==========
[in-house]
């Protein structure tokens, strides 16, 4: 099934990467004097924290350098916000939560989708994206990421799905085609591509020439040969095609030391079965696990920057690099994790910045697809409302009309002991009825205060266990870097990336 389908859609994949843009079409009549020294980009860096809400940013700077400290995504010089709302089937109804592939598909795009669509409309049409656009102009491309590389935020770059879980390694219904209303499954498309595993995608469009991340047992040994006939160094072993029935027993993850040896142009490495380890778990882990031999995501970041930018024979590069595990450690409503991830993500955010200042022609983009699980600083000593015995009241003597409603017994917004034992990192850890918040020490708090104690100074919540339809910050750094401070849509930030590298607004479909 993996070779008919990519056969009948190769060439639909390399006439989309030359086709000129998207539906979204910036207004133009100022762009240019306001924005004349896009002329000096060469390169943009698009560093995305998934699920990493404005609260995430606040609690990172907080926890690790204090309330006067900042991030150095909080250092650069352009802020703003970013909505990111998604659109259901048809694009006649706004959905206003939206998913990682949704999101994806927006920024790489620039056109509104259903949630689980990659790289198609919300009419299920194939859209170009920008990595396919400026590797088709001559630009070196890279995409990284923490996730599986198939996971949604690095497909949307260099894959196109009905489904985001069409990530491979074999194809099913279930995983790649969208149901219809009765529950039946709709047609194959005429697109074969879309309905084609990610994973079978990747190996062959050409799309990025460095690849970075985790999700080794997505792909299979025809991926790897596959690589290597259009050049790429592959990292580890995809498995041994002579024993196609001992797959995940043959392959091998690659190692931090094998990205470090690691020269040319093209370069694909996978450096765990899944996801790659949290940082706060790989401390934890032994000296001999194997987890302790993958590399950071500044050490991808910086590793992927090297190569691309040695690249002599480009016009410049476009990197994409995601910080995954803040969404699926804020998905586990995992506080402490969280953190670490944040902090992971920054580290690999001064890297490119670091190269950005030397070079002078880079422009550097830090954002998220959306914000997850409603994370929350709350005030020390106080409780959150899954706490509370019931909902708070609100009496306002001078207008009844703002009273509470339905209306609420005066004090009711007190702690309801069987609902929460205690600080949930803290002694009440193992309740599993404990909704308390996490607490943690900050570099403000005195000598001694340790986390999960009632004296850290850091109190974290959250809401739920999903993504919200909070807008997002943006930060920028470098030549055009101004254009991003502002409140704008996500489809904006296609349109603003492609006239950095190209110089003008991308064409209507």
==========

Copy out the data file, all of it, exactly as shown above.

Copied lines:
[in-house]
């Protein structure tokens, strides 16, 4: 099934990467004097924290350098916000939560989708994206990421799905085609591509020439040969095609030391079965696990920057690099994790910045697809409302009309002991009825205060266990870097990336 389908859609994949843009079409009549020294980009860096809400940013700077400290995504010089709302089937109804592939598909795009669509409309049409656009102009491309590389935020770059879980390694219904209303499954498309595993995608469009991340047992040994006939160094072993029935027993993850040896142009490495380890778990882990031999995501970041930018024979590069595990450690409503991830993500955010200042022609983009699980600083000593015995009241003597409603017994917004034992990192850890918040020490708090104690100074919540339809910050750094401070849509930030590298607004479909 993996070779008919990519056969009948190769060439639909390399006439989309030359086709000129998207539906979204910036207004133009100022762009240019306001924005004349896009002329000096060469390169943009698009560093995305998934699920990493404005609260995430606040609690990172907080926890690790204090309330006067900042991030150095909080250092650069352009802020703003970013909505990111998604659109259901048809694009006649706004959905206003939206998913990682949704999101994806927006920024790489620039056109509104259903949630689980990659790289198609919300009419299920194939859209170009920008990595396919400026590797088709001559630009070196890279995409990284923490996730599986198939996971949604690095497909949307260099894959196109009905489904985001069409990530491979074999194809099913279930995983790649969208149901219809009765529950039946709709047609194959005429697109074969879309309905084609990610994973079978990747190996062959050409799309990025460095690849970075985790999700080794997505792909299979025809991926790897596959690589290597259009050049790429592959990292580890995809498995041994002579024993196609001992797959995940043959392959091998690659190692931090094998990205470090690691020269040319093209370069694909996978450096765990899944996801790659949290940082706060790989401390934890032994000296001999194997987890302790993958590399950071500044050490991808910086590793992927090297190569691309040695690249002599480009016009410049476009990197994409995601910080995954803040969404699926804020998905586990995992506080402490969280953190670490944040902090992971920054580290690999001064890297490119670091190269950005030397070079002078880079422009550097830090954002998220959306914000997850409603994370929350709350005030020390106080409780959150899954706490509370019931909902708070609100009496306002001078207008009844703002009273509470339905209306609420005066004090009711007190702690309801069987609902929460205690600080949930803290002694009440193992309740599993404990909704308390996490607490943690900050570099403000005195000598001694340790986390999960009632004296850290850091109190974290959250809401739920999903993504919200909070807008997002943006930060920028470098030549055009101004254009991003502002409140704008996500489809904006296609349109603003492609006239950095190209110089003008991308064409209507």